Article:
The city of Seattle has exceeded last year's record-breaking number of homeless encampment fires that have since cultivated an extreme risk to public safety throughout the city. According to the Seattle Fire Department, over 900 encampment fires have been recorded this year alone, up from 2020's recorded number of 825.

To compare, there were a recorded number of 520 encampment fires in 2019, according to data from the Seattle Fire Department.

As a result of the shocking increase in number of encampment fires, the Seattle Fire Department told The Post Millennial that SFD added a new code for dispatch to better improve the way they track fires that stem from homeless encampments.

"In order for us to better track our responses to homeless encampments, we have added in new dispatch type codes that list "encampment" if this information is known when someone calls 911 to report it," Seattle Fire said in an email.

"Crews can also change the type code from a regular type code by contacting dispatch once they arrive on scene if its an encampment. In addition to tracking, it also gives responding crews improved situational awareness that the response is at an encampment location," Seattle Fire continued. "This was a department decision to change the type codes so we could improve our tracking mechanism for encampment responses."

According to KOMO News, the Seattle Fire Department has responded to over 60 encampment fires in the last two weeks alone.

In addition, sources inside the Washington State government told The Post Millennial that the encampment fires in green spaces are being classified as "forest fires." Multiple requests for comment from various levels of government, including the Public Lands Commissioner regarding the clasification have not been answered.

Seattle's homeless encampments continue to ravage communities throughout the city. Last week, protests erupted throughout Seattle communities that have been severely affected by the dangers of the encampments. Seattle's taxpayer funded parks have been overrun by vagrants, which have resulted in the city shutting down the parks for residents to use. However, in response to the protests, city officials said changes aren't to be expected anytime in the near future.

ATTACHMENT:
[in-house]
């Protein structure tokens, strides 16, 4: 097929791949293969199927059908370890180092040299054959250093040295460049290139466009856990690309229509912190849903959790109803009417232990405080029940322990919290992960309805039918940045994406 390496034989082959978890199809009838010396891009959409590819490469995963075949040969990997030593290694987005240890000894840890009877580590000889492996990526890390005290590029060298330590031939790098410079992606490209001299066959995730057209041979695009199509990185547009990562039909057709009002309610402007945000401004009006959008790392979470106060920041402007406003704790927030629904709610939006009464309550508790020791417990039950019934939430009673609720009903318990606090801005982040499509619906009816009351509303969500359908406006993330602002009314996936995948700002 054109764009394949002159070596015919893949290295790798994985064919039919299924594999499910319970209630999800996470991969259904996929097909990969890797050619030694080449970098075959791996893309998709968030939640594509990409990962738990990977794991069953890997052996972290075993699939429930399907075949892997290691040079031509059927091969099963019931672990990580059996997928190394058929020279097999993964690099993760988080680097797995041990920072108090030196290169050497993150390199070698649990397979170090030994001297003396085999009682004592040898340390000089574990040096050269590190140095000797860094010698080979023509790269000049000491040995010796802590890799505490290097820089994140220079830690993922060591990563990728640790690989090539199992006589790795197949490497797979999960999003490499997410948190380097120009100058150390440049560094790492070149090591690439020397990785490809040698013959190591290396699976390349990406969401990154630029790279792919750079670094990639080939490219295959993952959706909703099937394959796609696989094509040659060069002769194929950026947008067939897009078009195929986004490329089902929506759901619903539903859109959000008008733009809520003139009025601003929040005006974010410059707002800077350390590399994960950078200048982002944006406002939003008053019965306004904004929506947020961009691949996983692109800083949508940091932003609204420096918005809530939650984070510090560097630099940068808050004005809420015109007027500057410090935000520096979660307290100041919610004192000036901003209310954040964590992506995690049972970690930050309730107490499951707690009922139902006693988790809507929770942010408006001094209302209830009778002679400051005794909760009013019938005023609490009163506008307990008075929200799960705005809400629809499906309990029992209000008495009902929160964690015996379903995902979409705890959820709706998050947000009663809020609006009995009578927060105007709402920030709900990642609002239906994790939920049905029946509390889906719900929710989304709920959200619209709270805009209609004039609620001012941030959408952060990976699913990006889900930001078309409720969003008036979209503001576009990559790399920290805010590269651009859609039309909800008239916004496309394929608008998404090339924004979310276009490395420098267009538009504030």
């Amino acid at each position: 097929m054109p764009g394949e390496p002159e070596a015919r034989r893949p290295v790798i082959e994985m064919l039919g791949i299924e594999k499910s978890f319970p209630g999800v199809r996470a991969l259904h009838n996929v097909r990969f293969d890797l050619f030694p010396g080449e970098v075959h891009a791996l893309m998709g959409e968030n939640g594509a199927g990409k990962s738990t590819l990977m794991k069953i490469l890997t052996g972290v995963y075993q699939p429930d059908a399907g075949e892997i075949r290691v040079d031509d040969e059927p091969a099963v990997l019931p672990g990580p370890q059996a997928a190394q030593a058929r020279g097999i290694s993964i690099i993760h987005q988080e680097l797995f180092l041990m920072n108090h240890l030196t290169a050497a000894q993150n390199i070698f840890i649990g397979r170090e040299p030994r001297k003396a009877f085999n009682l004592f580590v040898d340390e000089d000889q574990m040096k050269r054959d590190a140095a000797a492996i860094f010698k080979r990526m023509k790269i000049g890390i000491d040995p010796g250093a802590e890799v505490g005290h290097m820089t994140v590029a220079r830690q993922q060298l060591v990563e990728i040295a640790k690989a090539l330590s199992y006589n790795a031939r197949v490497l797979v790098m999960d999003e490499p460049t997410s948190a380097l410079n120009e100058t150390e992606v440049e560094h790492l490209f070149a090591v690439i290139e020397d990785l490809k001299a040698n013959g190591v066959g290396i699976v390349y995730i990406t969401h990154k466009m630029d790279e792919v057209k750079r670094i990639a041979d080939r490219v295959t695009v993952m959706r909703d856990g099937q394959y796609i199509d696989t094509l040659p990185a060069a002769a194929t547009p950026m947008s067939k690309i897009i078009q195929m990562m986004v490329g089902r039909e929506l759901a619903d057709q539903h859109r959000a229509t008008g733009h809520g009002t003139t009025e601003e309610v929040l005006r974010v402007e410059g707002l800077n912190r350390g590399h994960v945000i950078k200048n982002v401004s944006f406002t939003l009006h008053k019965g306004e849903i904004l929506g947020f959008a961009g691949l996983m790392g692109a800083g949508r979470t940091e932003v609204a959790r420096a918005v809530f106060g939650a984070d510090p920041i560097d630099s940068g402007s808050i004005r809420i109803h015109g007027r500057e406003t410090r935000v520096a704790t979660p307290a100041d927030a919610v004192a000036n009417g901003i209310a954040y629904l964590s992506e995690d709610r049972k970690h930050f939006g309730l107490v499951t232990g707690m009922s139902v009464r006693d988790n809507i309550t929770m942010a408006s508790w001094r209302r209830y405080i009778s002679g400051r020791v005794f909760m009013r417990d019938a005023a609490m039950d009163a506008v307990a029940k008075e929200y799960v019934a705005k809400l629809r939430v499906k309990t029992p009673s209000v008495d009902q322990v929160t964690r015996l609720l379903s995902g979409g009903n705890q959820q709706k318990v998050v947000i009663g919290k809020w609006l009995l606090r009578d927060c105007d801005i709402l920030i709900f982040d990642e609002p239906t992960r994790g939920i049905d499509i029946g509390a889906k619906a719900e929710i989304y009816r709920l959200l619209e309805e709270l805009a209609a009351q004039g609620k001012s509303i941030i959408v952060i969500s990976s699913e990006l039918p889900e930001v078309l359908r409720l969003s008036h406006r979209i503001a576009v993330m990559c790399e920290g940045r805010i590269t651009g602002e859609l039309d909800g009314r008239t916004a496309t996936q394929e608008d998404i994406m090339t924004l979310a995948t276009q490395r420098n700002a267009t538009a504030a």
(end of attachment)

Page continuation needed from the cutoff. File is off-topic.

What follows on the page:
"What the city is doing, what this guy is doing, is not working," concerned parent Jeff Lindstrom told KOMO News. "I just want my kids to be safe and to be able to come to the park."

Another concerned resident protesting the city's lack of intervention told KOMO, "Our city elected leaders have failed to really implement any sort of meaningful program to help the homeless. We really want the Seattle City Council to help the homeless people and also their commitment to all of us to keep the parks safe and open."

In August, fed-up Seattle businesses and residents were fined by the city for attempting to prevent homeless vagrants from camping in front of their private property by placing cement blocks near the road. After community organizing efforts and meetings with city officials to discuss the homeless crisis impeding on livelihoods, Seattle city leaders failed to take action to help their constituents.

In wake of the popular democratic "Defund The Police" movement, Seattle City Council voted to abolish Seattle PD's Navigation Team, a group of officers designated to police encampments despite Seattle's skyrocketing increase in criminal activity. Encampments continue to be at the height of crime in the city as they often bring criminals and drug addicts to communities.